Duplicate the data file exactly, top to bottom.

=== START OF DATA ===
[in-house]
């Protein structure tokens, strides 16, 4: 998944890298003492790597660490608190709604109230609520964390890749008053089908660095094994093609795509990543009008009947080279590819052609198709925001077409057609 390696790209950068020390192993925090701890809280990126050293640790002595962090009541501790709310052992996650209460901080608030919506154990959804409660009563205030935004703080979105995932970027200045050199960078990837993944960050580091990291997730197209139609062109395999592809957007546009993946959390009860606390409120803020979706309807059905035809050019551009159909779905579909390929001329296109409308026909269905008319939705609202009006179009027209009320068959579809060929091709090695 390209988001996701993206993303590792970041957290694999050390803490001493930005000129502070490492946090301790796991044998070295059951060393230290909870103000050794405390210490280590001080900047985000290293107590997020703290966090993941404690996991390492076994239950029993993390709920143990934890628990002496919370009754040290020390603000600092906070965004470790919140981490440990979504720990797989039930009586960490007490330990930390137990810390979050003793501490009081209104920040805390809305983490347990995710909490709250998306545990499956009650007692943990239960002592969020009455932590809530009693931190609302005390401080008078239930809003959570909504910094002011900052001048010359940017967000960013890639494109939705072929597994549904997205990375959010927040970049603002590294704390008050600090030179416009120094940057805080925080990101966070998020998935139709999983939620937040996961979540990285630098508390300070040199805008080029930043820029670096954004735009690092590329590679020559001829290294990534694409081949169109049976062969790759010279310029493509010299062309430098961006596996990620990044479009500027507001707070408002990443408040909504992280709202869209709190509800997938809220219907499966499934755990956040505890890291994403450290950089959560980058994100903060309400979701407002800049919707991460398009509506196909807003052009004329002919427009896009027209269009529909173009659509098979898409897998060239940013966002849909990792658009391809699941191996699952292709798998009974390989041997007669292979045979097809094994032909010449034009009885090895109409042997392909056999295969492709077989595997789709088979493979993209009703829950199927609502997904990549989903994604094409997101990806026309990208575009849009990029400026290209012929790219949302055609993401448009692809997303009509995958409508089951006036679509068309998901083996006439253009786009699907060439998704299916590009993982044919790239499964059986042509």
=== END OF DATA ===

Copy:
[in-house]
């Protein structure tokens, strides 16, 4: 998944890298003492790597660490608190709604109230609520964390890749008053089908660095094994093609795509990543009008009947080279590819052609198709925001077409057609 390696790209950068020390192993925090701890809280990126050293640790002595962090009541501790709310052992996650209460901080608030919506154990959804409660009563205030935004703080979105995932970027200045050199960078990837993944960050580091990291997730197209139609062109395999592809957007546009993946959390009860606390409120803020979706309807059905035809050019551009159909779905579909390929001329296109409308026909269905008319939705609202009006179009027209009320068959579809060929091709090695 390209988001996701993206993303590792970041957290694999050390803490001493930005000129502070490492946090301790796991044998070295059951060393230290909870103000050794405390210490280590001080900047985000290293107590997020703290966090993941404690996991390492076994239950029993993390709920143990934890628990002496919370009754040290020390603000600092906070965004470790919140981490440990979504720990797989039930009586960490007490330990930390137990810390979050003793501490009081209104920040805390809305983490347990995710909490709250998306545990499956009650007692943990239960002592969020009455932590809530009693931190609302005390401080008078239930809003959570909504910094002011900052001048010359940017967000960013890639494109939705072929597994549904997205990375959010927040970049603002590294704390008050600090030179416009120094940057805080925080990101966070998020998935139709999983939620937040996961979540990285630098508390300070040199805008080029930043820029670096954004735009690092590329590679020559001829290294990534694409081949169109049976062969790759010279310029493509010299062309430098961006596996990620990044479009500027507001707070408002990443408040909504992280709202869209709190509800997938809220219907499966499934755990956040505890890291994403450290950089959560980058994100903060309400979701407002800049919707991460398009509506196909807003052009004329002919427009896009027209269009529909173009659509098979898409897998060239940013966002849909990792658009391809699941191996699952292709798998009974390989041997007669292979045979097809094994032909010449034009009885090895109409042997392909056999295969492709077989595997789709088979493979993209009703829950199927609502997904990549989903994604094409997101990806026309990208575009849009990029400026290209012929790219949302055609993401448009692809997303009509995958409508089951006036679509068309998901083996006439253009786009699907060439998704299916590009993982044919790239499964059986042509």